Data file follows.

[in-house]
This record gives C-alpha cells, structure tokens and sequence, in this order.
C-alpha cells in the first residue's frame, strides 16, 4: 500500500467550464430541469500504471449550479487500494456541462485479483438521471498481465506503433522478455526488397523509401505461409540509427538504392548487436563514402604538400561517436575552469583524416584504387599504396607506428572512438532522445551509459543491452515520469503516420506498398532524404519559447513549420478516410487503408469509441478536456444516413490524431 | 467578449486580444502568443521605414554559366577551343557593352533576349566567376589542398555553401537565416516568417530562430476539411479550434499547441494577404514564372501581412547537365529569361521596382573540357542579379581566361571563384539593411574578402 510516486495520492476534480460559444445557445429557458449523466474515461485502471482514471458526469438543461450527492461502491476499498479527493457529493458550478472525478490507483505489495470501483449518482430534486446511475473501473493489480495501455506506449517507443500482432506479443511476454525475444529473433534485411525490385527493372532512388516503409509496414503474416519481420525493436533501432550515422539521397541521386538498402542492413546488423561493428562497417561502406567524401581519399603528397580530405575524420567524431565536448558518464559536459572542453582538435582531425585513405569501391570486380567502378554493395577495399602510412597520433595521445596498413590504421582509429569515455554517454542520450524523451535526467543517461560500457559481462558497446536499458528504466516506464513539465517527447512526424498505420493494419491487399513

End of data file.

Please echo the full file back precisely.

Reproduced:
[in-house]
This record gives C-alpha cells, structure tokens and sequence, in this order.
C-alpha cells in the first residue's frame, strides 16, 4: 500500500467550464430541469500504471449550479487500494456541462485479483438521471498481465506503433522478455526488397523509401505461409540509427538504392548487436563514402604538400561517436575552469583524416584504387599504396607506428572512438532522445551509459543491452515520469503516420506498398532524404519559447513549420478516410487503408469509441478536456444516413490524431 | 467578449486580444502568443521605414554559366577551343557593352533576349566567376589542398555553401537565416516568417530562430476539411479550434499547441494577404514564372501581412547537365529569361521596382573540357542579379581566361571563384539593411574578402 510516486495520492476534480460559444445557445429557458449523466474515461485502471482514471458526469438543461450527492461502491476499498479527493457529493458550478472525478490507483505489495470501483449518482430534486446511475473501473493489480495501455506506449517507443500482432506479443511476454525475444529473433534485411525490385527493372532512388516503409509496414503474416519481420525493436533501432550515422539521397541521386538498402542492413546488423561493428562497417561502406567524401581519399603528397580530405575524420567524431565536448558518464559536459572542453582538435582531425585513405569501391570486380567502378554493395577495399602510412597520433595521445596498413590504421582509429569515455554517454542520450524523451535526467543517461560500457559481462558497446536499458528504466516506464513539465517527447512526424498505420493494419491487399513